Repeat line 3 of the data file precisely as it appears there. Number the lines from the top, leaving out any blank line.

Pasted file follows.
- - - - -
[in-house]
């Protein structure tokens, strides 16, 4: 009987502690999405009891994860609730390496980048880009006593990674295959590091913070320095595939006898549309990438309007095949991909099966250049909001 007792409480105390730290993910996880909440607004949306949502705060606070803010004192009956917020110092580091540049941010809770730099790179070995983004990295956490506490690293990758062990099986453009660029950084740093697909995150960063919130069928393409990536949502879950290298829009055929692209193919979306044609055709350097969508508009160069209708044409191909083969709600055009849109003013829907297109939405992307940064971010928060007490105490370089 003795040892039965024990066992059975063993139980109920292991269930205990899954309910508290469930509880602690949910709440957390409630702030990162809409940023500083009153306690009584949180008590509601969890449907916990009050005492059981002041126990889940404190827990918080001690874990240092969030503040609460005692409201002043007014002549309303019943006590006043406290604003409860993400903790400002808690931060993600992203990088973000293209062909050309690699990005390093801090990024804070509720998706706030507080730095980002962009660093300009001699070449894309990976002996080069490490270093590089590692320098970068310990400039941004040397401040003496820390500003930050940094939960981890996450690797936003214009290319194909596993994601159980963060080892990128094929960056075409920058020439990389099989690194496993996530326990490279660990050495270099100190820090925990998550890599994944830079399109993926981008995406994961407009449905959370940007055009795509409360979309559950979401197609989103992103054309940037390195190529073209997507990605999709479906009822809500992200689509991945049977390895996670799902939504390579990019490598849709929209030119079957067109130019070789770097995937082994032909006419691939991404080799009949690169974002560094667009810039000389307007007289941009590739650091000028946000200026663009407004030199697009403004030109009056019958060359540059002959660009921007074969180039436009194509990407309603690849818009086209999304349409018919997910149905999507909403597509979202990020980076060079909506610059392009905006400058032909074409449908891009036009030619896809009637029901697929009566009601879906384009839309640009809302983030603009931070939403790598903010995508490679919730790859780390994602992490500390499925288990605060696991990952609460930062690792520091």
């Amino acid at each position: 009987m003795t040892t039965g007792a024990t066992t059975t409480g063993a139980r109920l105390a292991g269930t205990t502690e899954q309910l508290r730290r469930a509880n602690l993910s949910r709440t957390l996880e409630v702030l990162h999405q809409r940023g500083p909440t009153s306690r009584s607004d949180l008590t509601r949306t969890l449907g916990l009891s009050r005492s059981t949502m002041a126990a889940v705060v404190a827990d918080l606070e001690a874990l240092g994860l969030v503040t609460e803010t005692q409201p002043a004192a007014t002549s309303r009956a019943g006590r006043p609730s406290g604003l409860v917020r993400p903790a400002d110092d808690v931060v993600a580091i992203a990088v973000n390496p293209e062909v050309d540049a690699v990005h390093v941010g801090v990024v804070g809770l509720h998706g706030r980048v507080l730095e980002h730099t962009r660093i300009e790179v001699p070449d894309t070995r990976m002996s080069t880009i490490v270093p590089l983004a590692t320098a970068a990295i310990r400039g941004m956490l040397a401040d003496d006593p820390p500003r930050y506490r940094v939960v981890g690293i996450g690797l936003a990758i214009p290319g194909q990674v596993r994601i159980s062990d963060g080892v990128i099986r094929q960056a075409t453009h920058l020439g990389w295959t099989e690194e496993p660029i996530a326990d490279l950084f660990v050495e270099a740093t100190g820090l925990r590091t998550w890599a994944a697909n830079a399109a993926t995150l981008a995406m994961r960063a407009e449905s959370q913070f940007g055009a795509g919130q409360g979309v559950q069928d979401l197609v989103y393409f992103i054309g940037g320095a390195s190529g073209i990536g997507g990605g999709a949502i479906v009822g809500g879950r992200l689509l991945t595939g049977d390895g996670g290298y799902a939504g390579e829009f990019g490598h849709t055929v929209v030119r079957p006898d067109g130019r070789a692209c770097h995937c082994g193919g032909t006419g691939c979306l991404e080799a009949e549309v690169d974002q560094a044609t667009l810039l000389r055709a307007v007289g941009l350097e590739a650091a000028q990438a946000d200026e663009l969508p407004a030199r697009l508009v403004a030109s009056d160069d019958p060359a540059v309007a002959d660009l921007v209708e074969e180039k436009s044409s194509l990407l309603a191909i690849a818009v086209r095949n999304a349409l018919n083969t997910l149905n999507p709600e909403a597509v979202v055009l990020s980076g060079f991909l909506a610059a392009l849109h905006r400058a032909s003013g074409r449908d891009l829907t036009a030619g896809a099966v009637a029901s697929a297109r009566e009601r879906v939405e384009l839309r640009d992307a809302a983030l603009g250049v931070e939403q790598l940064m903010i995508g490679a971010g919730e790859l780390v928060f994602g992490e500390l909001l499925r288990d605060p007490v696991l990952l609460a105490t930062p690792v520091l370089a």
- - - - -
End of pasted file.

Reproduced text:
């Amino acid at each position: 009987m003795t040892t039965g007792a024990t066992t059975t409480g063993a139980r109920l105390a292991g269930t205990t502690e899954q309910l508290r730290r469930a509880n602690l993910s949910r709440t957390l996880e409630v702030l990162h999405q809409r940023g500083p909440t009153s306690r009584s607004d949180l008590t509601r949306t969890l449907g916990l009891s009050r005492s059981t949502m002041a126990a889940v705060v404190a827990d918080l606070e001690a874990l240092g994860l969030v503040t609460e803010t005692q409201p002043a004192a007014t002549s309303r009956a019943g006590r006043p609730s406290g604003l409860v917020r993400p903790a400002d110092d808690v931060v993600a580091i992203a990088v973000n390496p293209e062909v050309d540049a690699v990005h390093v941010g801090v990024v804070g809770l509720h998706g706030r980048v507080l730095e980002h730099t962009r660093i300009e790179v001699p070449d894309t070995r990976m002996s080069t880009i490490v270093p590089l983004a590692t320098a970068a990295i310990r400039g941004m956490l040397a401040d003496d006593p820390p500003r930050y506490r940094v939960v981890g690293i996450g690797l936003a990758i214009p290319g194909q990674v596993r994601i159980s062990d963060g080892v990128i099986r094929q960056a075409t453009h920058l020439g990389w295959t099989e690194e496993p660029i996530a326990d490279l950084f660990v050495e270099a740093t100190g820090l925990r590091t998550w890599a994944a697909n830079a399109a993926t995150l981008a995406m994961r960063a407009e449905s959370q913070f940007g055009a795509g919130q409360g979309v559950q069928d979401l197609v989103y393409f992103i054309g940037g320095a390195s190529g073209i990536g997507g990605g999709a949502i479906v009822g809500g879950r992200l689509l991945t595939g049977d390895g996670g290298y799902a939504g390579e829009f990019g490598h849709t055929v929209v030119r079957p006898d067109g130019r070789a692209c770097h995937c082994g193919g032909t006419g691939c979306l991404e080799a009949e549309v690169d974002q560094a044609t667009l810039l000389r055709a307007v007289g941009l350097e590739a650091a000028q990438a946000d200026e663009l969508p407004a030199r697009l508009v403004a030109s009056d160069d019958p060359a540059v309007a002959d660009l921007v209708e074969e180039k436009s044409s194509l990407l309603a191909i690849a818009v086209r095949n999304a349409l018919n083969t997910l149905n999507p709600e909403a597509v979202v055009l990020s980076g060079f991909l909506a610059a392009l849109h905006r400058a032909s003013g074409r449908d891009l829907t036009a030619g896809a099966v009637a029901s697929a297109r009566e009601r879906v939405e384009l839309r640009d992307a809302a983030l603009g250049v931070e939403q790598l940064m903010i995508g490679a971010g919730e790859l780390v928060f994602g992490e500390l909001l499925r288990d605060p007490v696991l990952l609460a105490t930062p690792v520091l370089a």